It remains to show that the distributive property holds in $F_D\text{;}$ however,

\begin{align*} [a, b] [e, f] + [c, d][ e, f ] & = [a e, b f ] + [c e, d f]\\ & = [a e d f + b f c e, b d f^2 ]\\ & = [a e d + b c e, b d f ]\\ & = [a d e + b c e, b d f ]\\ & = ( [a, b] + [c, d] ) [ e, f ] \end{align*}

and the lemma is proved.

The field $F_D$ in Lemma 18.3 is called the field of fractions or field of quotients of the integral domain $D\text{.}$

We will first demonstrate that $D$ can be embedded in the field $F_D\text{.}$ Define a map $\phi : D \rightarrow F_D$ by $\phi(a) = [a, 1]\text{.}$ Then for $a$ and $b$ in $D\text{,}$

\begin{equation*} \phi( a + b ) = [a+b, 1] = [a, 1] + [b, 1] = \phi(a ) + \phi(b) \end{equation*}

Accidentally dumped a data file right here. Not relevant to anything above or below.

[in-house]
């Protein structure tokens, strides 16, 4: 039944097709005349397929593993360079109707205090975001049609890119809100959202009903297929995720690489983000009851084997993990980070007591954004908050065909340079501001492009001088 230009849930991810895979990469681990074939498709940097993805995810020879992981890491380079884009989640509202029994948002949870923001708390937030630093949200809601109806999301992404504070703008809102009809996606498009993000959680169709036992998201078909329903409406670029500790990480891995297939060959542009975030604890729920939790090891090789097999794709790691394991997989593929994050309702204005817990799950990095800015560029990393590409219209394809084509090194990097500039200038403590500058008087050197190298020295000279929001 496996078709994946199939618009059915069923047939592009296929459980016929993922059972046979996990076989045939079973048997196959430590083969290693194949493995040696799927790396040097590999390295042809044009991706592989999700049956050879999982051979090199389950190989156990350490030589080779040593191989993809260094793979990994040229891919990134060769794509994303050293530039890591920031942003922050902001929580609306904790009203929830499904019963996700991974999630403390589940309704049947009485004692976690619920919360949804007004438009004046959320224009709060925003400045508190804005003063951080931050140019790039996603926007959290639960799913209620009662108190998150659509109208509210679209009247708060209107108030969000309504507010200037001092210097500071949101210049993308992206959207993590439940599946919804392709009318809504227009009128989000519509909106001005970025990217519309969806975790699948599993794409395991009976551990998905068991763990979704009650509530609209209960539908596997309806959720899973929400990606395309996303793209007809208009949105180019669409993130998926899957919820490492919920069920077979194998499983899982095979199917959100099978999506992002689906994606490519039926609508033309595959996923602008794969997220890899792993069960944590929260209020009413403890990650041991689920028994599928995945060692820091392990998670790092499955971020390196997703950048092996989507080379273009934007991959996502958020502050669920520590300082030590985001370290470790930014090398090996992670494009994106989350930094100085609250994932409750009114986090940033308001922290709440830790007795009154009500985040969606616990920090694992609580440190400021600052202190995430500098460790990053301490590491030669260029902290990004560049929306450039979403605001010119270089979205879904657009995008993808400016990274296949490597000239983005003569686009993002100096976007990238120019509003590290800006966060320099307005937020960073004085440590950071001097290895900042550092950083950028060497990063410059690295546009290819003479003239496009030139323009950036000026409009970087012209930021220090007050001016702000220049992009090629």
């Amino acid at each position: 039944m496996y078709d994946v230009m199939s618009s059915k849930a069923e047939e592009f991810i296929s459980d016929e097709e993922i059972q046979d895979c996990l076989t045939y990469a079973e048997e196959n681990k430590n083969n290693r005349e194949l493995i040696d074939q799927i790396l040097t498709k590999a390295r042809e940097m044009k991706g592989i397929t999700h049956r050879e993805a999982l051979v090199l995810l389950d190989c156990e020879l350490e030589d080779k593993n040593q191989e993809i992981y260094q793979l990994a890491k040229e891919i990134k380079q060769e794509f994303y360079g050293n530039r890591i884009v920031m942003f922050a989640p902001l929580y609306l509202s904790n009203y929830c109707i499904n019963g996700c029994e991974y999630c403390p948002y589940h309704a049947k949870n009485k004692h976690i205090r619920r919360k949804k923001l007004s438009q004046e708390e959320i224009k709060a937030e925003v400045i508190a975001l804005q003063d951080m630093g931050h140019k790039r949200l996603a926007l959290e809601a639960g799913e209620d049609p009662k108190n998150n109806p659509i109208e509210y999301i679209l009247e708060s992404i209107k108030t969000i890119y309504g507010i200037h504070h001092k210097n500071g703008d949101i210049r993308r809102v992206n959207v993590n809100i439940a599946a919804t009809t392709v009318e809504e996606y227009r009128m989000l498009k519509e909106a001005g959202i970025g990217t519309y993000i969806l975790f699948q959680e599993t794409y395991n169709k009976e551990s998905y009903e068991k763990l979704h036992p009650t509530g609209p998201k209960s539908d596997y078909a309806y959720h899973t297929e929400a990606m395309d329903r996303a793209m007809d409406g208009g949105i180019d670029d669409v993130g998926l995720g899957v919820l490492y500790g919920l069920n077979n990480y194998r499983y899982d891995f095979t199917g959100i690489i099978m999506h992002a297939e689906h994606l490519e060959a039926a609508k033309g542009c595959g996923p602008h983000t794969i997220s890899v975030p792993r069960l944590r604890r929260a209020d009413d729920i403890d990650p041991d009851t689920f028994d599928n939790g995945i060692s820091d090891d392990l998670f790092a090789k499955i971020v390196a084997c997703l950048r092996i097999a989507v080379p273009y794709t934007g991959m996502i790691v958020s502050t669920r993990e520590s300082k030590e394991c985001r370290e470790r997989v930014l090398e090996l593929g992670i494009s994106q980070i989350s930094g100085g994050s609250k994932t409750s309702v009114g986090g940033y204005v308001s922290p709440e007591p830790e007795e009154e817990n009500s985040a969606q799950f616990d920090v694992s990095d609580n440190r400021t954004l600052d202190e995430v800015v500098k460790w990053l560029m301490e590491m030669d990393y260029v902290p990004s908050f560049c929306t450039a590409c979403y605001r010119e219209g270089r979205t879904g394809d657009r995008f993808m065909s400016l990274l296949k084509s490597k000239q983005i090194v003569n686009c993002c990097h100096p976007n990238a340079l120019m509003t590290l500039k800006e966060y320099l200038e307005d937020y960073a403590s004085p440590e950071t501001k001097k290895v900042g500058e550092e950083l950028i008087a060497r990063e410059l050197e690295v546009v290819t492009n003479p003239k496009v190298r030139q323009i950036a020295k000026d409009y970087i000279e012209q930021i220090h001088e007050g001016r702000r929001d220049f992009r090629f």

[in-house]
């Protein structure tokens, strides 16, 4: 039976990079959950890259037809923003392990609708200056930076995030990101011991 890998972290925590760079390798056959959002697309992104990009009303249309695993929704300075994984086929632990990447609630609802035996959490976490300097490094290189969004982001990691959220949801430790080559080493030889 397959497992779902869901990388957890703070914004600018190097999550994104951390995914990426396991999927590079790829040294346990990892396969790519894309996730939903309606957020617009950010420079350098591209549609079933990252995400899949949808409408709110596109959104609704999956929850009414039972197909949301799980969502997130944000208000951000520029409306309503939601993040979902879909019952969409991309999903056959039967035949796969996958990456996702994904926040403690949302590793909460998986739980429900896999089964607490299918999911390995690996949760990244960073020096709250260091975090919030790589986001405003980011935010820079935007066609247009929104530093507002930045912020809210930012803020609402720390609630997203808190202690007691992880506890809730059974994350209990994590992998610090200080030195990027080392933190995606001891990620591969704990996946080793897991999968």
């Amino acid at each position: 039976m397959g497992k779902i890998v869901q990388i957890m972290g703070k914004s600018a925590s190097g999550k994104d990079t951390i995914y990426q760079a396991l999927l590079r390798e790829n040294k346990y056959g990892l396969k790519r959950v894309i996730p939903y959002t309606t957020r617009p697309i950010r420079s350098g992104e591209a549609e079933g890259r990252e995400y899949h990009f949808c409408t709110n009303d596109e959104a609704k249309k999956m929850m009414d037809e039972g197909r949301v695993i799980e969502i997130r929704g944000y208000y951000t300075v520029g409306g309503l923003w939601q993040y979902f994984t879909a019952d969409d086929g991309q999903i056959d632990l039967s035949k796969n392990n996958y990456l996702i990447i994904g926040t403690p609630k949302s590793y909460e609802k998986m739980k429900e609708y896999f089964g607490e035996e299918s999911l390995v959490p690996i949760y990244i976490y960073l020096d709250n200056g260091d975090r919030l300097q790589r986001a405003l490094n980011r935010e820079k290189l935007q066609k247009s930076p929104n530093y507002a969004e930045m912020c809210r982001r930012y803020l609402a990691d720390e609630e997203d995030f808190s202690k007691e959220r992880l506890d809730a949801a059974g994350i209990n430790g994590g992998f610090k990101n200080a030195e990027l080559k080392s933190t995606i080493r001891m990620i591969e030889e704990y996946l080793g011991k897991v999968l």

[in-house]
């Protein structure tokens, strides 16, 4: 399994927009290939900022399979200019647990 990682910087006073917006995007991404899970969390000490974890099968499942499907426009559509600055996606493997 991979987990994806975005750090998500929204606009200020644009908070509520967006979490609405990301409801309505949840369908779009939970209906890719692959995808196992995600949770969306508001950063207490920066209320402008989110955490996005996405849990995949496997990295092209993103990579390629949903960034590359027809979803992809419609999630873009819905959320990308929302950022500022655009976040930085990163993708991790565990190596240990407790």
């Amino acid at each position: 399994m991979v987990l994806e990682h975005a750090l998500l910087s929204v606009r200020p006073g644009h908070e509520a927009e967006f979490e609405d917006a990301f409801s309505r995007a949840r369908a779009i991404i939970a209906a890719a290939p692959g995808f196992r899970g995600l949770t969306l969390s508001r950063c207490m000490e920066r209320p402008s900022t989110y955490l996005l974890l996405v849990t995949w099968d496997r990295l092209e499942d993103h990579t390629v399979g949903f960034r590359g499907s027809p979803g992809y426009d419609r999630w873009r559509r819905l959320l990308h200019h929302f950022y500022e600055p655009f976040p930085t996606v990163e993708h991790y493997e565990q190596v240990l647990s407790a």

and

\begin{equation*} \phi( a b ) = [a b, 1] = [a, 1] [b, 1] = \phi(a ) \phi(b); \end{equation*}

hence, $\phi$ is a homomorphism. To show that $\phi$ is one-to-one, suppose that $\phi(a) = \phi( b)\text{.}$ Then $[a, 1] = [b, 1]\text{,}$ or $a = a1 = 1b = b\text{.}$ Finally, any element of $F_D$ can be expressed as the quotient of two elements in $D\text{,}$ since

\begin{equation*} \phi(a) [\phi(b)]^{-1} = [a, 1] [b, 1]^{-1} = [a, 1] \cdot [1, b] = [a, b]. \end{equation*}

Now let $E$ be a field containing $D$ and define a map $\psi :F_D \rightarrow E$ by $\psi([a, b]) = a b^{-1}\text{.}$ To show that $\psi$ is well-defined, let $[a_1, b_1] = [a_2, b_2]\text{.}$ Then $a_1 b_2 = b_1 a_2\text{.}$ Therefore, $a_1 b_1^{-1} = a_2 b_2^{-1}$ and $\psi( [a_1, b_1]) = \psi( [a_2, b_2])\text{.}$

If $[a, b ]$ and $[c, d]$ are in $F_D\text{,}$ then